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I started with sftp, then switched to WebDAV and I'm currently using rsync through ssh to deploy any updates/upgrades from my development server into my production server.

I'm still not very happy using this system and think using git to deploy may be better, mainly because of the possibility of rolling back any changes instantly with just one command.

Appart from using ssh tunnel to pull and push to the production server (leaving the git service behind the firewall), I've also realized I have to edit .htaccess to deny web access to .git folder.

Is this the correct approach, should I check anything else, do something in a different way, or should I go in a totally different direction?

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up vote 12 down vote accepted

That depends on your exact way of doing it. Right now it seems to me you have a git repo in your httpdocs that you deploy to, basically using HEAD as your actual website - that is NOT the correct way. I'm not sure how you are able to push to this configuration at all?

What you want to do is use a bare repo somewhere outside the httpdocs-folder, and checkout the files to httpdocs after pushing. While this sounds complicated, its pretty easy to do, here is a step-by-step tutorial:

If your webserver needs access to some files, such as a wordpress installation, you need to add chmod and chgrp commands to the post-receive hook, otherwise your files belong to the wrong user (the one you used to push the commit, not the webserver).

Simply make a new script to change ownership that you call from the post_receive hook via sudo (name it or whatever) :

chown -R wwwrun /path/to/httpdocs
chgrp -R www /path/to/httpdocs

and allow the script to be run without password via visudo by adding gituser ALL=(ALL) NOPASSWD: /path/to/ at the end.

Assumptions made: wwwrun - webserver user; www - webserver group; gituser - user to push commits

Addendum: A friend used this method and complained about how he had to update Wordpress over and over again. The obvious reason is that if the Webapplication updates itself, und thus replaces its code, these changes will not be transferred back into the repository, because the hook only works one way. Thus after each commit, the hook overrode all changes the Wordpress-Installation made through updates. The imho quickest workaround is to run the updates on the developer machine, then commit to deploy.

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I think using git to manage the set of files needed to run your site is a clever idea.. as a matter of fact there are several services already doing this (as far as I know): microsoft's azure and some node.js hosting sites like, just to name a couple..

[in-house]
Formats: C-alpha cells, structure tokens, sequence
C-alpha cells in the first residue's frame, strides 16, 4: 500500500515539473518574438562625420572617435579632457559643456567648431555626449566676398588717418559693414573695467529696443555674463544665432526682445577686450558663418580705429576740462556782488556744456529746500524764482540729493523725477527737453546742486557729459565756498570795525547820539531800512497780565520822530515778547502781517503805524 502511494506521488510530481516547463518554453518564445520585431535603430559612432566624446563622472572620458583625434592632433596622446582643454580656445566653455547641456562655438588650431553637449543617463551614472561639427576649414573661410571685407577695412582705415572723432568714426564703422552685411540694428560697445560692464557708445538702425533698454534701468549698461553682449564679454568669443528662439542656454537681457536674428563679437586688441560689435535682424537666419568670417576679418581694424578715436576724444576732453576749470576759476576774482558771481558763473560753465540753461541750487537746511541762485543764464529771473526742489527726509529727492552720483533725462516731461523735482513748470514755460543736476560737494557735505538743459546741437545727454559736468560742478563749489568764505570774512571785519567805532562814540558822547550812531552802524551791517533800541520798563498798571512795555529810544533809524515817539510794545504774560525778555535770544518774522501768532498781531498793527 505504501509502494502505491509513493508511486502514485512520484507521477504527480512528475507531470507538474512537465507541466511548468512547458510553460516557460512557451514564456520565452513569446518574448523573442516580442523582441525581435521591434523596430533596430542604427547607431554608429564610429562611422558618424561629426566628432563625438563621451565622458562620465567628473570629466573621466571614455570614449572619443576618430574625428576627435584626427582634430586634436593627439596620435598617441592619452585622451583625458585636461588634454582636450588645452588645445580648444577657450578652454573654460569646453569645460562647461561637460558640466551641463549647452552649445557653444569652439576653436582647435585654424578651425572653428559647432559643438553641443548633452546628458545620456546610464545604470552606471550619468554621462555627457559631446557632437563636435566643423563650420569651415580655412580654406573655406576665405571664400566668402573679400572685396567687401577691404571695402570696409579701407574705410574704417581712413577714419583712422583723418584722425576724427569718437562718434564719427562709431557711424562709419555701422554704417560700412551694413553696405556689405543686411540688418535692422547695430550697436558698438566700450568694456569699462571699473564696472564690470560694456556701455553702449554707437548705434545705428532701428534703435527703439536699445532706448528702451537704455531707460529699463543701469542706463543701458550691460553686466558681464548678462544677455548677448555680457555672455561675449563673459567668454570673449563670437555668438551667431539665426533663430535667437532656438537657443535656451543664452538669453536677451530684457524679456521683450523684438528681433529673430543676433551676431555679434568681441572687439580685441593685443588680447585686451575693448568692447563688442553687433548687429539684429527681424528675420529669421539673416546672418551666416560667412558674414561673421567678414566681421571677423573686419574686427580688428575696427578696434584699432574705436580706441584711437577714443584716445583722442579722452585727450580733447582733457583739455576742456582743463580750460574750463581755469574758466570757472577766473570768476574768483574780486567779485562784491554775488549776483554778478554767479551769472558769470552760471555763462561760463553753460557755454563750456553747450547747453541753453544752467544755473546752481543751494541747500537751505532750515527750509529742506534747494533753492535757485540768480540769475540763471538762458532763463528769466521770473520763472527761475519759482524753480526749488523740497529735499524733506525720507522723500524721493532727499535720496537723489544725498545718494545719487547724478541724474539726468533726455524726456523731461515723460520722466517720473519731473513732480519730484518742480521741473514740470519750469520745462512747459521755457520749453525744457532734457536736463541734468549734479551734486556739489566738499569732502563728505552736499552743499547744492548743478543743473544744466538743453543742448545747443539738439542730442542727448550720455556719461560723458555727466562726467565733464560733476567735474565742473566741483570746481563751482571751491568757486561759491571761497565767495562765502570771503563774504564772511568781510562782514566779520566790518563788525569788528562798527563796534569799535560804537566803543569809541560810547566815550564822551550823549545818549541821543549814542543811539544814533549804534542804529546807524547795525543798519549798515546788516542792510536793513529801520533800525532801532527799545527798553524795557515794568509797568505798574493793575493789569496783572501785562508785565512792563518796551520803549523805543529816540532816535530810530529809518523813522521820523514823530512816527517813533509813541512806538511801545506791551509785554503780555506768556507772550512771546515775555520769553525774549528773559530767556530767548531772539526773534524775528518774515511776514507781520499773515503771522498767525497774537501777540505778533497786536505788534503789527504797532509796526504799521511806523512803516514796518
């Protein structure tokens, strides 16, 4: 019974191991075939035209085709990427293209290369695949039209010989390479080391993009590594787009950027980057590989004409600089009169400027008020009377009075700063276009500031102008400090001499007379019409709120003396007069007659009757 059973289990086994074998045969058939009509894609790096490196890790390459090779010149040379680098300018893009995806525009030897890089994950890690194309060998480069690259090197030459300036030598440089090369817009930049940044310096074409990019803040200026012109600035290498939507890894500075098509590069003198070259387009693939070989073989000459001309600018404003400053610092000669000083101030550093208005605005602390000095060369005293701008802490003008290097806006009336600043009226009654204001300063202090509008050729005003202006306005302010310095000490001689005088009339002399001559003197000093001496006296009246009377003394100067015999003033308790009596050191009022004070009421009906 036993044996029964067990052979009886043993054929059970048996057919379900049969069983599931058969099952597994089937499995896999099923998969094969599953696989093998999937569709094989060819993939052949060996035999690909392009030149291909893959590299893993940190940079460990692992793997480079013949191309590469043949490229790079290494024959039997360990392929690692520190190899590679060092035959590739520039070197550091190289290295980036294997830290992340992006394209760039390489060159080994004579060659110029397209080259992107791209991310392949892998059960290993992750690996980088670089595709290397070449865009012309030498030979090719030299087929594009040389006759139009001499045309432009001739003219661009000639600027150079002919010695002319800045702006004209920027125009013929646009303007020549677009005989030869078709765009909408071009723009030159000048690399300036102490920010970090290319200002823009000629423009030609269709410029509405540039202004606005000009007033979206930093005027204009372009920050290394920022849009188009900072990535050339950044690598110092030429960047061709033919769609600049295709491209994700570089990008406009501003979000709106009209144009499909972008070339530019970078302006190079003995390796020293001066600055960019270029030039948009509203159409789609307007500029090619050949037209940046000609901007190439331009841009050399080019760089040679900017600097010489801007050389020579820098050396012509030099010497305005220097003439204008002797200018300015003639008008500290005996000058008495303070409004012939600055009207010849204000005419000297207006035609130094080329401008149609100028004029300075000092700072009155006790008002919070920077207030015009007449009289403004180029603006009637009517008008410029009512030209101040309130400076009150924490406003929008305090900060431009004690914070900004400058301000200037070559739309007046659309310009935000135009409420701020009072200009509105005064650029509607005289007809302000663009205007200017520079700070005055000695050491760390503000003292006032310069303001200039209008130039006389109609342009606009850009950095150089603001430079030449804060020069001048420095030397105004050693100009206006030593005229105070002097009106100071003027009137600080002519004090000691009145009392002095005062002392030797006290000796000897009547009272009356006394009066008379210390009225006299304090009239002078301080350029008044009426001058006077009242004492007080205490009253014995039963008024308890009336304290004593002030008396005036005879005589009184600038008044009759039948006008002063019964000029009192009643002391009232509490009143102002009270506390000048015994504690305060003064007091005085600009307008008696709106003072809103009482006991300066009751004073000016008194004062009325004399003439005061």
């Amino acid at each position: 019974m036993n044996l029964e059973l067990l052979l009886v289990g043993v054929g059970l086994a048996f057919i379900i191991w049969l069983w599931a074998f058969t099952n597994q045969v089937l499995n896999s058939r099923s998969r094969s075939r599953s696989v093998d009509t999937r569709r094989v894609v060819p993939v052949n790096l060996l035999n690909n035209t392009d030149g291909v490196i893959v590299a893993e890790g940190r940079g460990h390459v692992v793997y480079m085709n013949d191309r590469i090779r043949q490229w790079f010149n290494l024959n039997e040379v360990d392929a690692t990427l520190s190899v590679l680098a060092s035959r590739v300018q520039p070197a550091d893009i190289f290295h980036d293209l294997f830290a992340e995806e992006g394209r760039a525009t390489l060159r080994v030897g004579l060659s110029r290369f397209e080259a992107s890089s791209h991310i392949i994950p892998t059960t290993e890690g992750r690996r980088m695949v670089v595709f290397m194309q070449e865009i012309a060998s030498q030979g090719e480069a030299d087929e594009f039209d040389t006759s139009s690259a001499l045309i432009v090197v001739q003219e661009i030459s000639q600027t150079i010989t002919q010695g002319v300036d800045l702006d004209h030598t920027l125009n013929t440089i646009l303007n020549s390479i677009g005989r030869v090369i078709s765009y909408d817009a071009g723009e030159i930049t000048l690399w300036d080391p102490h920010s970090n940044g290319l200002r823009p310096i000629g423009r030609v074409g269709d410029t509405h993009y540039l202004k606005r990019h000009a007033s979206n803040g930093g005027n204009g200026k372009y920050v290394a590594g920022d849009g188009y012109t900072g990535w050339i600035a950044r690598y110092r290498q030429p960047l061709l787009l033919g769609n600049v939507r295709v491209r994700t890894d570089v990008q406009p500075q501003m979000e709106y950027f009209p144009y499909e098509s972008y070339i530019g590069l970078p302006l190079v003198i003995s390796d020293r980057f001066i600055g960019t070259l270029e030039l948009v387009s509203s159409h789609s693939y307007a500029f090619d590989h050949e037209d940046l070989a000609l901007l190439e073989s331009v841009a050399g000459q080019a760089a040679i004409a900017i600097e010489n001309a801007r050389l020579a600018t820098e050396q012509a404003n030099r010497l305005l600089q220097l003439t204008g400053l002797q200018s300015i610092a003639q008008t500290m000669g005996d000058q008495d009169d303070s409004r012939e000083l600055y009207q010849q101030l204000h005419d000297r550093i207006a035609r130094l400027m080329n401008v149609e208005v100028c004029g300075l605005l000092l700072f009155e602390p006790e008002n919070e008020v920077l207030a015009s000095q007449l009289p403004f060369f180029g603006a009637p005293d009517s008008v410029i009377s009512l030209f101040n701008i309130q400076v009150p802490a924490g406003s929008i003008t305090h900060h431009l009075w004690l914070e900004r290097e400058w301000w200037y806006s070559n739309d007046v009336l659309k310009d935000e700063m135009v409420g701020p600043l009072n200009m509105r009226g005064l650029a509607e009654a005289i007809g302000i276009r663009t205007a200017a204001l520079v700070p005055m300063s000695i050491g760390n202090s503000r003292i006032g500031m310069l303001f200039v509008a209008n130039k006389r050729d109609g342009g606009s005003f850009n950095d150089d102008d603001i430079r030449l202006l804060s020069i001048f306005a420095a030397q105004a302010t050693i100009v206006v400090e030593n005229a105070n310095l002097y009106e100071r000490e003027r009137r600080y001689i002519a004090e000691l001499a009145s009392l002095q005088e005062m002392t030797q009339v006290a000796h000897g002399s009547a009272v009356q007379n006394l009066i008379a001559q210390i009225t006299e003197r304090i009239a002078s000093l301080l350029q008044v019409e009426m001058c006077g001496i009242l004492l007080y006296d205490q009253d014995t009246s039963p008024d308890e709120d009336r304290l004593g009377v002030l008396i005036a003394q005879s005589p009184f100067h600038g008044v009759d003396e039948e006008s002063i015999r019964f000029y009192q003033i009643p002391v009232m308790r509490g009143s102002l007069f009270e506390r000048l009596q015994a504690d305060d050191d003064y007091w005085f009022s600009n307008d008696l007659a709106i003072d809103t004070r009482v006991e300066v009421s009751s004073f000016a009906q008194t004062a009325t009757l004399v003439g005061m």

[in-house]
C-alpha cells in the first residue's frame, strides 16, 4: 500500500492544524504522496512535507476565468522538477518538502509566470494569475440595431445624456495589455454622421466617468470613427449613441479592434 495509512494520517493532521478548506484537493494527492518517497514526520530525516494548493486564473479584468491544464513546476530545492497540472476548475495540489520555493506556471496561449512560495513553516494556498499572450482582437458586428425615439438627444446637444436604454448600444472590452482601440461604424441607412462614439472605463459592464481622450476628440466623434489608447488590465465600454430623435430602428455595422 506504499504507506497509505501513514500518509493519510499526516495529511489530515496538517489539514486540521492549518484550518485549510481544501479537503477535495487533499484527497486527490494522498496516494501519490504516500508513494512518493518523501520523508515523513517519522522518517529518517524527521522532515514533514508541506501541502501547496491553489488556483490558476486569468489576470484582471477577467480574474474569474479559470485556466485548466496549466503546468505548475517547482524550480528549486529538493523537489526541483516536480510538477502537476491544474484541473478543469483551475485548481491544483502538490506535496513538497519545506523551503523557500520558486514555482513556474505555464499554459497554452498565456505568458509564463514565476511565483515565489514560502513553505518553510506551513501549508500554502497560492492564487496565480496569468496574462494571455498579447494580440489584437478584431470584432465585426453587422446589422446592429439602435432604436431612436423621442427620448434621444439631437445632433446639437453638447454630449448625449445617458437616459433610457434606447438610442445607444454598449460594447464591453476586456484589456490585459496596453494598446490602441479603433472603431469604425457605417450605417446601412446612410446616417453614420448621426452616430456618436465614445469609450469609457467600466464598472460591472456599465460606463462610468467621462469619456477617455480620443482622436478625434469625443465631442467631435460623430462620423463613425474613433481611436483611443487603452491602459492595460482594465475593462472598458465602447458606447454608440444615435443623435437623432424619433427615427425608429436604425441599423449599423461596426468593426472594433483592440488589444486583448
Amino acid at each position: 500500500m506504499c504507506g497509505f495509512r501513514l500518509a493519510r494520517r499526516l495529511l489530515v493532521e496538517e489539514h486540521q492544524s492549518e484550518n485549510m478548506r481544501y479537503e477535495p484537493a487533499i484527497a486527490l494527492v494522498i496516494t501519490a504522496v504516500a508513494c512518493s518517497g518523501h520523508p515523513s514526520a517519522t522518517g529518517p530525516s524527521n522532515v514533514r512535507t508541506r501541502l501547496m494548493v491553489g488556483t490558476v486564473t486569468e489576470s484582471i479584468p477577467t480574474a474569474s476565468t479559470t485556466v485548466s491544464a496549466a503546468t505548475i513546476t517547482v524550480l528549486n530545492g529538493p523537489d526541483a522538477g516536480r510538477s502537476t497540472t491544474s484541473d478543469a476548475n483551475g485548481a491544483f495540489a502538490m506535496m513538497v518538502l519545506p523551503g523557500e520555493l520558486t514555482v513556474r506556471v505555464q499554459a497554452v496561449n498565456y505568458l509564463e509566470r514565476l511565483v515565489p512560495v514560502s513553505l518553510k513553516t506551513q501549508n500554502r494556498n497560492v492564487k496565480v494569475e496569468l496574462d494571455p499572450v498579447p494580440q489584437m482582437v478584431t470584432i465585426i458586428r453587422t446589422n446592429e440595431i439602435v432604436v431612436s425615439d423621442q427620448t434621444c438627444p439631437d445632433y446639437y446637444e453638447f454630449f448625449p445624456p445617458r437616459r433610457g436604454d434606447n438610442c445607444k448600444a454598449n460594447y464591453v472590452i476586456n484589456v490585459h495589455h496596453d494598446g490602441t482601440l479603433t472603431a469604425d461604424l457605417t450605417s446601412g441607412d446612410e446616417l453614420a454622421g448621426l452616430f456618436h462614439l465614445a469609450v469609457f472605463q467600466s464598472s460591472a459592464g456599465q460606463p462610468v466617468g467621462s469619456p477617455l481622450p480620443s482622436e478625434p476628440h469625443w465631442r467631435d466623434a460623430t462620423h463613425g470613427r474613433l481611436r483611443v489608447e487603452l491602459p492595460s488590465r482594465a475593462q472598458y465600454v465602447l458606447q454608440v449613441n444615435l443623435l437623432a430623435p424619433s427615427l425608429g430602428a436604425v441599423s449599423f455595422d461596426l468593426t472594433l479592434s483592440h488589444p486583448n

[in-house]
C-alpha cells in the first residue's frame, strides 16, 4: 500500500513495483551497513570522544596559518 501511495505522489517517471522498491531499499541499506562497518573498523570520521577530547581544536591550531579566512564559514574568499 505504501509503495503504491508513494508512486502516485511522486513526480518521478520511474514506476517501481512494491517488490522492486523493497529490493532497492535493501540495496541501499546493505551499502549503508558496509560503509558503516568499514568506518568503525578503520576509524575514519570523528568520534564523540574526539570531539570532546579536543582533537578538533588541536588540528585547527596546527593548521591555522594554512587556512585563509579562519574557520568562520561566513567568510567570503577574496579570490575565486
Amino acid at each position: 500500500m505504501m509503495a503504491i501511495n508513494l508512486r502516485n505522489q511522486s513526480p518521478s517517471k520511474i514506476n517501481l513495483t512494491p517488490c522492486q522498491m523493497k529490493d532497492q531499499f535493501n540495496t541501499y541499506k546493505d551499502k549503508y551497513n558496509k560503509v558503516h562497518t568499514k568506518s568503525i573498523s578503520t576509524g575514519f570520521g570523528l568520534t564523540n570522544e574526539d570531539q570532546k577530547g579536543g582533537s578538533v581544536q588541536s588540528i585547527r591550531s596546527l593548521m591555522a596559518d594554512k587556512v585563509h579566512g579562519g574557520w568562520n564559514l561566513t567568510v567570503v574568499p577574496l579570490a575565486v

As also @phi said, I'd not place the repository on the very same folders you publish through the web server, but have instead some kind of procedure which lets you "get the files" from the git repository and place where your web server will use them.

Just be sure to think all the details.. for instance:

  • if you have user-generated files, when you rollback or otherwise re-publish your site are they to be overwritten or kept in place?
  • if you have database data, when you republish your site will everything match and be ok, or should you handle the possible mismatch in some way?

There might be other culprits to think about, but the general idea is nice =)

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I'm surprised that's something that hosting sites would do. I've always been told (by security minded folk) that it's a disastrous security hole and should never be done. :-) – Brian Knoblauch May 1 '13 at 20:13
Well, if you use cvs without any kind of security, I am with you.. But if you use some strong way to authenticate (using encrypted channels and certificate-based authentication) I think things are quite more secure... For instance to publish to an azure site you first have to generate a security certificate, with which the system will know who you are when your client connects.. Consider that certificates are way stronger than a (often simple) password... – Luke May 1 '13 at 20:32
That said, every kind of automatic publishing system is to be designed carefully, especially if it will be used by other people, since human-related insecurity is often the key factor, the weakest ring of the chain... – Luke May 1 '13 at 20:33
The update security isn't what I was warned about. The issue was with having the version control files on a box that can be accessed from the Internet. Something about being able to glean details from it that can be used to form an attack on either the exposed system and/or the dev computers? I really wish I could find the details again. I didn't keep track of them, I just walked away with the knowledge that there's no safe way (at that time, about a year ago) to allow version control deployment to servers exposed to the open Internet. :-) – Brian Knoblauch May 2 '13 at 12:12

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